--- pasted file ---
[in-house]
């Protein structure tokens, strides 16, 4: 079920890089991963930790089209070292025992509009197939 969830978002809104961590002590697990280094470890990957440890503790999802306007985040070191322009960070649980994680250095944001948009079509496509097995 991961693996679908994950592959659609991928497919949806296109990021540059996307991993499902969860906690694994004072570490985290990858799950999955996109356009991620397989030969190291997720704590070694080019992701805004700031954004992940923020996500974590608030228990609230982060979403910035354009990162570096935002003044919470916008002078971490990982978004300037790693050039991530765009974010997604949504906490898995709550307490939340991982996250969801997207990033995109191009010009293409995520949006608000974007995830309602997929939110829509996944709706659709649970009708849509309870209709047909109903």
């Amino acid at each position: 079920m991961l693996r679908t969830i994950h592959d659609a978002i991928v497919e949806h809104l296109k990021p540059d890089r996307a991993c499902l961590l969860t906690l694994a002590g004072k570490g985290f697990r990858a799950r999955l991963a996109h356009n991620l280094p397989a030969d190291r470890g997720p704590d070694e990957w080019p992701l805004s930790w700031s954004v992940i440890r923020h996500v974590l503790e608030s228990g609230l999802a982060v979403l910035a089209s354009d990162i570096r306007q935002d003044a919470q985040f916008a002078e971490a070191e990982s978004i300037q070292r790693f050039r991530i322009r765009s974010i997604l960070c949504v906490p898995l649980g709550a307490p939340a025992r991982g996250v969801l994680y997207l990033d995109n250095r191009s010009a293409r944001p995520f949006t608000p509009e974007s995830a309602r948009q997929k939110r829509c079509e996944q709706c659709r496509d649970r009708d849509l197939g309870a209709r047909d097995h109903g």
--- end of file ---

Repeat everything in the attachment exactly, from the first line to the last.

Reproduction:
[in-house]
């Protein structure tokens, strides 16, 4: 079920890089991963930790089209070292025992509009197939 969830978002809104961590002590697990280094470890990957440890503790999802306007985040070191322009960070649980994680250095944001948009079509496509097995 991961693996679908994950592959659609991928497919949806296109990021540059996307991993499902969860906690694994004072570490985290990858799950999955996109356009991620397989030969190291997720704590070694080019992701805004700031954004992940923020996500974590608030228990609230982060979403910035354009990162570096935002003044919470916008002078971490990982978004300037790693050039991530765009974010997604949504906490898995709550307490939340991982996250969801997207990033995109191009010009293409995520949006608000974007995830309602997929939110829509996944709706659709649970009708849509309870209709047909109903």
């Amino acid at each position: 079920m991961l693996r679908t969830i994950h592959d659609a978002i991928v497919e949806h809104l296109k990021p540059d890089r996307a991993c499902l961590l969860t906690l694994a002590g004072k570490g985290f697990r990858a799950r999955l991963a996109h356009n991620l280094p397989a030969d190291r470890g997720p704590d070694e990957w080019p992701l805004s930790w700031s954004v992940i440890r923020h996500v974590l503790e608030s228990g609230l999802a982060v979403l910035a089209s354009d990162i570096r306007q935002d003044a919470q985040f916008a002078e971490a070191e990982s978004i300037q070292r790693f050039r991530i322009r765009s974010i997604l960070c949504v906490p898995l649980g709550a307490p939340a025992r991982g996250v969801l994680y997207l990033d995109n250095r191009s010009a293409r944001p995520f949006t608000p509009e974007s995830a309602r948009q997929k939110r829509c079509e996944q709706c659709r496509d649970r009708d849509l197939g309870a209709r047909d097995h109903g």